Make sure an adult is watching your child during play outdoors.
NEVER leave your toddler in a bathtub alone.
Stay within armâ€™s reach of your child around any water, including toilets and buckets. Keep toilet lids down, never leave water in an unattended bucket, and store buckets upside down. Infants and toddlers who have completed swimming programs are still not safe from drowning.
Keep all medicines, vitamins, cleaning fluids, and other chemicals locked away. Dispose of them safely.
Buy medicines in containers with safety caps.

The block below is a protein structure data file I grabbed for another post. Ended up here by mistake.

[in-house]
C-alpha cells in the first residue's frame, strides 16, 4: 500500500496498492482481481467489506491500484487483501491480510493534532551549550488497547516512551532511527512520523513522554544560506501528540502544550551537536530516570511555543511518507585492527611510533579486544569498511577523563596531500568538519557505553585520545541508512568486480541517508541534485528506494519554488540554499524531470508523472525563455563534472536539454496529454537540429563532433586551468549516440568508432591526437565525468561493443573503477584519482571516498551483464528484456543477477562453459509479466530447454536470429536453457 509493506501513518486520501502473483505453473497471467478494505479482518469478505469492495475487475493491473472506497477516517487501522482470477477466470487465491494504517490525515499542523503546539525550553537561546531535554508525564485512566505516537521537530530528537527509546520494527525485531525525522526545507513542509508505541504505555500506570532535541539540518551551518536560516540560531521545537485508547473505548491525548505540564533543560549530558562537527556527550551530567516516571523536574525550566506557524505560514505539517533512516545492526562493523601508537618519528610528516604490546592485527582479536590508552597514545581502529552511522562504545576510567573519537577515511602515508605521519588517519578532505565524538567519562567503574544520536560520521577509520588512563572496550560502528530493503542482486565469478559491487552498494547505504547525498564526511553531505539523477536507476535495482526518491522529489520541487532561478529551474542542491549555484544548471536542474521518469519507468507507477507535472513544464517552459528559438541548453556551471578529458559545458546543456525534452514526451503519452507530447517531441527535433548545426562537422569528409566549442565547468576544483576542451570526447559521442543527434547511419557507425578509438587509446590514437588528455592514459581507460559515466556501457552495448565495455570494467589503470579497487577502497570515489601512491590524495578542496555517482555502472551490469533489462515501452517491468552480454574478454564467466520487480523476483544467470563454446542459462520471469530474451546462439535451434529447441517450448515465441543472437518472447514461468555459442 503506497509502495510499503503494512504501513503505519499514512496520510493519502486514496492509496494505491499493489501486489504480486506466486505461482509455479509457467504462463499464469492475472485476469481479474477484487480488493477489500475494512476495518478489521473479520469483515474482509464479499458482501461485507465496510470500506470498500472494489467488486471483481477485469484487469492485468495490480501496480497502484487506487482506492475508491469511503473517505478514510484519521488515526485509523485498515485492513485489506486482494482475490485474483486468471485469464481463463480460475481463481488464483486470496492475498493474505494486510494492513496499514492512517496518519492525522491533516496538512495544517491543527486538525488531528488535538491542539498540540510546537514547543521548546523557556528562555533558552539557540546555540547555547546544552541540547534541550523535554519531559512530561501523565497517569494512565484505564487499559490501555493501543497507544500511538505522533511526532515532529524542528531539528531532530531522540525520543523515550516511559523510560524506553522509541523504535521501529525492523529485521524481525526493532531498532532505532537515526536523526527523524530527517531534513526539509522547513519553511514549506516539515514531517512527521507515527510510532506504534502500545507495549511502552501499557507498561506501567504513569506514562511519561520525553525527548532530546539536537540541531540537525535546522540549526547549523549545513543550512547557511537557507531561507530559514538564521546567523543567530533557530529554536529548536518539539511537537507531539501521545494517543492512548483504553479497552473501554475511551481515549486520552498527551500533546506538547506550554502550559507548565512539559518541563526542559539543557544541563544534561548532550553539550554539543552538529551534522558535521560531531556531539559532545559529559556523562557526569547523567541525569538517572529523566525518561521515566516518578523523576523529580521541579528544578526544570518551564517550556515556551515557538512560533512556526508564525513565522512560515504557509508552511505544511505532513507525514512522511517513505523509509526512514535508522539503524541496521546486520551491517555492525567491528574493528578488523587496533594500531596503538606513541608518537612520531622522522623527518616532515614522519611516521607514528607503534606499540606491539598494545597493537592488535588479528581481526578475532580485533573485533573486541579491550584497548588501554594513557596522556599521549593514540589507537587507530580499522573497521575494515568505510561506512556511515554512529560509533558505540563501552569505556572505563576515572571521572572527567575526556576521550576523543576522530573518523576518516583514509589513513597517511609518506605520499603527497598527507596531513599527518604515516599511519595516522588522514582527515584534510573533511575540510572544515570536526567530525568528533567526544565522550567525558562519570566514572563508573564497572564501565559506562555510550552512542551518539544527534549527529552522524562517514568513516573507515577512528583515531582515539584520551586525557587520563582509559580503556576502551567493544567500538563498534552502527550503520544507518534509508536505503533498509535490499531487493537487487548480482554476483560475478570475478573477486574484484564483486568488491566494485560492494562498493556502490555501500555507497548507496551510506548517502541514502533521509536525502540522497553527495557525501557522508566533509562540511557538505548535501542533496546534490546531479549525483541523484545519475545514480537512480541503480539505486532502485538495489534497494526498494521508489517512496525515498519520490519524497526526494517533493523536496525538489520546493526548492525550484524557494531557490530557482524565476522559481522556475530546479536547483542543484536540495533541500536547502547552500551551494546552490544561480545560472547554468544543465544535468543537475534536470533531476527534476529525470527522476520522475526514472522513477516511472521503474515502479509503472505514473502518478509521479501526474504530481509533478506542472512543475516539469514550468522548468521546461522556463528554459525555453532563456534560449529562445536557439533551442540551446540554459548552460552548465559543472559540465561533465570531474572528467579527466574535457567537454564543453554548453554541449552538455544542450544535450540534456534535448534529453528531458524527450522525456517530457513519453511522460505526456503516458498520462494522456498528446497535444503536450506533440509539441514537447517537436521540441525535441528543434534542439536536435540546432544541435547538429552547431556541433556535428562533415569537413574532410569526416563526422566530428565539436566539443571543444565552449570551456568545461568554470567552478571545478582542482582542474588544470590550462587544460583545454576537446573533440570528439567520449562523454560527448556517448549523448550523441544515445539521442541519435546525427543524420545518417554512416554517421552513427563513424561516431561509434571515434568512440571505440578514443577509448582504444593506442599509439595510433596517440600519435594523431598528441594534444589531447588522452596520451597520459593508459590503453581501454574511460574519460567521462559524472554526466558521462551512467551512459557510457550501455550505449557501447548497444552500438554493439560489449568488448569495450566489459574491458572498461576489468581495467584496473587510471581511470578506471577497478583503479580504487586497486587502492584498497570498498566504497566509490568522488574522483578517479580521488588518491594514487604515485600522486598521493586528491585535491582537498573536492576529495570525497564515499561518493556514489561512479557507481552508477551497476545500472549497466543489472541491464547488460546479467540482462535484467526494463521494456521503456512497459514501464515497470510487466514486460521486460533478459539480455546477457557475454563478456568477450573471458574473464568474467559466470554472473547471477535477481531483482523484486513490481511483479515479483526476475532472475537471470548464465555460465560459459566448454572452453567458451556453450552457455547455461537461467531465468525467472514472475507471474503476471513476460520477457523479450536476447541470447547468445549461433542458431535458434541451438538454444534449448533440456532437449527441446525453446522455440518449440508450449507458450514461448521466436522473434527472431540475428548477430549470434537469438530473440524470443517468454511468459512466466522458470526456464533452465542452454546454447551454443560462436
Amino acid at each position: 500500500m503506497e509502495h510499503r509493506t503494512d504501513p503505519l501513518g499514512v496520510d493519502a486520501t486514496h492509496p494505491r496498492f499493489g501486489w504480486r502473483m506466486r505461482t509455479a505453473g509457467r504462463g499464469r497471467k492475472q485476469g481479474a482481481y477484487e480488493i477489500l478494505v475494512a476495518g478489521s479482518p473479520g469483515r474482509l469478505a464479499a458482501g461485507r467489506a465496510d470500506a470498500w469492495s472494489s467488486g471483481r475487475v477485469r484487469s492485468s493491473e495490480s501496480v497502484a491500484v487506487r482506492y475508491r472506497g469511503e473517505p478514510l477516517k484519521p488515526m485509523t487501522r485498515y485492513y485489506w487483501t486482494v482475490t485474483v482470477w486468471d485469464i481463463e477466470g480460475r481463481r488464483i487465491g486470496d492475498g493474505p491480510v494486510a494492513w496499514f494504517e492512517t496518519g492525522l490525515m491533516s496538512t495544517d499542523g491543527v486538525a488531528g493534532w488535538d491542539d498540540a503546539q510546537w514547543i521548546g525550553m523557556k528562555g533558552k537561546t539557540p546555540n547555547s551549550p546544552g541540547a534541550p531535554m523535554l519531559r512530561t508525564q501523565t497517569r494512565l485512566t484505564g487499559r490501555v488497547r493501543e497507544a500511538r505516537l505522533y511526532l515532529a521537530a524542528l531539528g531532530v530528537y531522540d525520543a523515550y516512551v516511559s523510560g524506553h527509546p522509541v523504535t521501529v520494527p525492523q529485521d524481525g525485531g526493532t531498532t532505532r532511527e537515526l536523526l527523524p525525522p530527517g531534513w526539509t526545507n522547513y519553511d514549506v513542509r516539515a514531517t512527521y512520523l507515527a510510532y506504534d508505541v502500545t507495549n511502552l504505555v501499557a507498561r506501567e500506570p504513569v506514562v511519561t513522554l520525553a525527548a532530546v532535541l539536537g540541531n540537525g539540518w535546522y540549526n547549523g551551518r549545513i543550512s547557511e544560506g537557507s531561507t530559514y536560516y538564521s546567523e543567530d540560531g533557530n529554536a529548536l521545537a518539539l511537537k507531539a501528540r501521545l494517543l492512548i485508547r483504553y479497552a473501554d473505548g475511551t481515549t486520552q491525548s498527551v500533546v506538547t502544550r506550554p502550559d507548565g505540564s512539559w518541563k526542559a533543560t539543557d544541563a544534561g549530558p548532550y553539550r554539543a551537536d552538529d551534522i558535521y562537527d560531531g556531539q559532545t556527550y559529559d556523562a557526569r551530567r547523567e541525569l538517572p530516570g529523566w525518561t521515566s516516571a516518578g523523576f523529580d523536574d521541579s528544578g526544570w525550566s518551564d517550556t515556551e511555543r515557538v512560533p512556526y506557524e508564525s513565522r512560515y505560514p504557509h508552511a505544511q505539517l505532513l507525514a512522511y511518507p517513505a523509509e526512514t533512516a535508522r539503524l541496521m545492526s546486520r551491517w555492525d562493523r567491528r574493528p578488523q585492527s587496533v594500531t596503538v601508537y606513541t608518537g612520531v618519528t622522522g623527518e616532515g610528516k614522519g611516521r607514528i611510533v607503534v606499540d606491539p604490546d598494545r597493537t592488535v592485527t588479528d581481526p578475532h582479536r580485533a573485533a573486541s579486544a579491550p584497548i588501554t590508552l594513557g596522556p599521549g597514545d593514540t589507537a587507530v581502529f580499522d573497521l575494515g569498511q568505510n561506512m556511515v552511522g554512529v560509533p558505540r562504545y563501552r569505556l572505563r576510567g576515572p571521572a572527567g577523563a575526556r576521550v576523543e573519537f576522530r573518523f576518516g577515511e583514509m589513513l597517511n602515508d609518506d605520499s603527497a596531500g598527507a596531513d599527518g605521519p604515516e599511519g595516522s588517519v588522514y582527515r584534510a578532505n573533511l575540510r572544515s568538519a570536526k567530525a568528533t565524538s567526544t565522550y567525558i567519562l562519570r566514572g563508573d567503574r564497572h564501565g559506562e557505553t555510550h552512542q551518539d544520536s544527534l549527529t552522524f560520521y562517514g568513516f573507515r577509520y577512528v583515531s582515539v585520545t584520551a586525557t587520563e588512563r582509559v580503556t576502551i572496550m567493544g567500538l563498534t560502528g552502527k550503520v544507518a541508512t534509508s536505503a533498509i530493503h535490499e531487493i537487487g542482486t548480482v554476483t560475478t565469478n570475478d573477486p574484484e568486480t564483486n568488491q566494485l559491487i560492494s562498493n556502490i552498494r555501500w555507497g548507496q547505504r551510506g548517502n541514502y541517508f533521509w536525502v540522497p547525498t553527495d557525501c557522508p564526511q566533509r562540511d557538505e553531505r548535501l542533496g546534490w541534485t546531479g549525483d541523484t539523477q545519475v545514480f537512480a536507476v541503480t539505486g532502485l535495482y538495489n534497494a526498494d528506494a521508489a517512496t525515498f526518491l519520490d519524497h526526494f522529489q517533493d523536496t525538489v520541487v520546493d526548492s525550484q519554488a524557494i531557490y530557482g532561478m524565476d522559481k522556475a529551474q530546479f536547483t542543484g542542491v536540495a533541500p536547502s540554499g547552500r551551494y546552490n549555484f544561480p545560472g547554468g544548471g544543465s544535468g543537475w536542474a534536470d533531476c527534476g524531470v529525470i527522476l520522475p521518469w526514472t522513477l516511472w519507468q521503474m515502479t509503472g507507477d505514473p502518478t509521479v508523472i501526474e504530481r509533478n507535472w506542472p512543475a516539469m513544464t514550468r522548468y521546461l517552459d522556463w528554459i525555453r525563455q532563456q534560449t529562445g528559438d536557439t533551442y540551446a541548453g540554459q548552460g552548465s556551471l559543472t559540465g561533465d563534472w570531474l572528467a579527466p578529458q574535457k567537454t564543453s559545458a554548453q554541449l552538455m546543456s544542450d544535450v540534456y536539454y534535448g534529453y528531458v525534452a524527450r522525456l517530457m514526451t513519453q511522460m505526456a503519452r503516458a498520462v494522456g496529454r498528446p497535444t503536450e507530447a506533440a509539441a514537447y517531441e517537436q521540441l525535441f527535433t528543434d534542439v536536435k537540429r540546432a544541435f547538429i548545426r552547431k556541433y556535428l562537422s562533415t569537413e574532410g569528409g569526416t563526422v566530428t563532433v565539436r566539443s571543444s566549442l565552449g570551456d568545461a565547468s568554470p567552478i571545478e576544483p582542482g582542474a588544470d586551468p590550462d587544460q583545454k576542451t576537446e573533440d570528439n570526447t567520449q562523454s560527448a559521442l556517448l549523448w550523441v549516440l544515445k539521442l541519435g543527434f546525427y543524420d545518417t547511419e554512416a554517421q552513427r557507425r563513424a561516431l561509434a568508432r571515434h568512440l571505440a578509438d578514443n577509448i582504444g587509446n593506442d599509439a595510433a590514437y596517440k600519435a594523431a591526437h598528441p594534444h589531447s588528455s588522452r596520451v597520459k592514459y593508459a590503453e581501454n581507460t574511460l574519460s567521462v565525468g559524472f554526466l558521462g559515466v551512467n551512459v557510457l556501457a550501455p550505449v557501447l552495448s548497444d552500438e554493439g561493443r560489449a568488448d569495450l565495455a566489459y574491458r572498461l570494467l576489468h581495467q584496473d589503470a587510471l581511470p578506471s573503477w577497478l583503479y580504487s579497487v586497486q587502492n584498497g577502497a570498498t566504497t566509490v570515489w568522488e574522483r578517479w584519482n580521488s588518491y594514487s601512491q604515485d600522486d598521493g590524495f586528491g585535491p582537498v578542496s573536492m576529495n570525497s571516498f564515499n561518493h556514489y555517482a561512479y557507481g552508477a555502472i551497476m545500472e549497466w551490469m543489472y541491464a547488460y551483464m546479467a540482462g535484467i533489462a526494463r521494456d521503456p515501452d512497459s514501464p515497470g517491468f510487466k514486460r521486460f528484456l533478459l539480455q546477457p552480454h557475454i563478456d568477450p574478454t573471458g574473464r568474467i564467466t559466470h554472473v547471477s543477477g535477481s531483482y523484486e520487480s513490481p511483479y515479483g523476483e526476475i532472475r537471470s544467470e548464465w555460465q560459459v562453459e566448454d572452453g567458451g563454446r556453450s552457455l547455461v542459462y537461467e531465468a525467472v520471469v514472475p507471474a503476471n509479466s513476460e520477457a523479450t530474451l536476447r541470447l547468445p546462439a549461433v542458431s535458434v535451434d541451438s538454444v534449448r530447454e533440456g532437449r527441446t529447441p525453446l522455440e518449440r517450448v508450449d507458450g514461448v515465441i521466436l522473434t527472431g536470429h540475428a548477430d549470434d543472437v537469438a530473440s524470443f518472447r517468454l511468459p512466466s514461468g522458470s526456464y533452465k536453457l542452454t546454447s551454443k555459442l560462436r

Do not store poisons in drink bottles, glasses, or jars or anywhere children can reach them.
Put the poison center number on all phones.
Fires and Burns
Keep matches and lighters out of reach.
Keep hot foods and liquids out of reach.
Use the back burners on the stove with the pan handles out of reach. Do not allow children to play on the kitchen floor while you are cooking or baking.
Turn your water heater down to 120Â°F (49Â°C) or lower.
Install smoke detectors. Check your smoke detectors as often as recommended by the manufacturer or at least once a month to make sure they work. For all detectors that use batteries, replace batteries at least once a year or when they are low.
Keep a fire extinguisher in or near the kitchen.
Children who live in a house where someone smokes have more respiratory infections, like colds, flu, and throat infections. Their symptoms are also more severe and last longer than those of children who live in a smoke-free home.